Trip reports

Mid Week Walk at Bookham Commons

Mid Week Walk at Bookham Commons
Steve Williams

Thursday, 2 July 2015

Weather: Overcast with very light rain, becoming heavier briefly, 17C.

The forecasters had been dithering for a week over what the weather was going to be for our walk at Bookham. It ended up being cool and just slightly damp. OK for birds but not for our hoped for butterflies.

As it happened we did quite well for birds despite it being well past the peak of the breeding season. With the leaf cover it was a bit hit and miss actually seeing them all but we heard blackcap, chiffchaff and wren on the first part of our walk. While moving to the more open 'Plains' area we had rather a strange encounter. The seven of us had stopped to check what was singing nearby when I spotted what I thought was a juvenile woodpigeon on the path ahead. The bird spotted us but, instead of flying away, walked towards us. As it got closer I realised that it was too small for a woodpigeon - it had to be a young stock dove as nothing else fitted the plumage. By this time the bird was only about six feet in front of us and, faced with a forest of legs, stopped and looked at us. Les decided to see how tame it really was and offered it his finger - which it bit with relish!

This was getting silly! Les decided it must be hungry but, as his finger was a bit big for it, offered it a grass seed head - which it promptly ignored and had another go at his finger. This was one mixed up youngster. We circumnavigated the obstacle while Les kept it engaged and made our escape but even then the dove didn't give up and started to follow (must have been something about that finger) but, fortunately, was unable to keep up with us. We did wonder what happened to it as not long afterwards a pack of about 18 cyclists came thundering along the track past us towards where we had left Stockie - we feared the worst if it didn't have the sense to get out of their way!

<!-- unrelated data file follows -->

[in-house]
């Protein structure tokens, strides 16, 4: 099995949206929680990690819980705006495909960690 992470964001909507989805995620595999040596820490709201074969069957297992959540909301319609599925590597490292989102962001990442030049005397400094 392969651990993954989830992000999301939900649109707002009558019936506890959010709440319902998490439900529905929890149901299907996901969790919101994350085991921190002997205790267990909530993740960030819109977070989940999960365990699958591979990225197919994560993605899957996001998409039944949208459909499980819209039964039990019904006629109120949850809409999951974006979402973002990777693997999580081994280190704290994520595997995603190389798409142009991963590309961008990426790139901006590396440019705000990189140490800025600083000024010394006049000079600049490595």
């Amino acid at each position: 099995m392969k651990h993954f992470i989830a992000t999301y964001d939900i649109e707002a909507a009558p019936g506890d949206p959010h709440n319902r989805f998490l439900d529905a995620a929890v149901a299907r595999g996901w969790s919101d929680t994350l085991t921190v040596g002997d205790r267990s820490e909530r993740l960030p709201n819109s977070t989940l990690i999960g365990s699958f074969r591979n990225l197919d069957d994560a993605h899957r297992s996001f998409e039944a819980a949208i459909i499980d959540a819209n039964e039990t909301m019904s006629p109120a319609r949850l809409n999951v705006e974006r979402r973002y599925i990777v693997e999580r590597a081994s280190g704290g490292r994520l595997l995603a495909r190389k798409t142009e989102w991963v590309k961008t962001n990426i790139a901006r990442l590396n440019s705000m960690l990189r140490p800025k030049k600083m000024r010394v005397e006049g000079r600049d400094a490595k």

Moving into the Western Plain we started to see a few birds, including greenfinch and whitethroat before coming to an area by a virtually dried up stream which seemed to be a sort of crèche for young birds. Here there were lots of goldfinches, dunnocks, linnets, a great spotted woodpecker and a song thrush plus several swallows flying very close to us, often at knee height, while one or two herons from the nearby heronry also flew past. As it had warmed slightly we started to see a few butterflies too, but only the dark meadow browns and ringlets which, presumably, warm up quicker than the paler species.

Moving on towards the ponds, we came across several jays and further great spotted woodpeckers before reaching the largest pond where we had a brief glimpse of a kestrel and found a female mallard but nothing else. The other ponds were more productive with little grebes on two of them and also several coots with young, a moorhen or two and a male tufted duck. At this point the rain became heavy enough to cause us to take cover briefly in the hide but it soon passed and the skies started to brighten a bit.

As there was still very little butterfly activity we decided to head back to the cars and managing to note a few blue damselflies and a blue chaser or skimmer dragonfly on the way, none of which came close enough to identify. We did also see one of the white butterflies but again it was too distant to identify with confidence. All in all a pleasant morning's stroll and rather better for birds than expected, but the cool dampish conditions definitely inhibited most butterfly activity.
Peter Hambrook
Photo of the juvenile stock dove mentioned in the text - just before it bit Les's finger.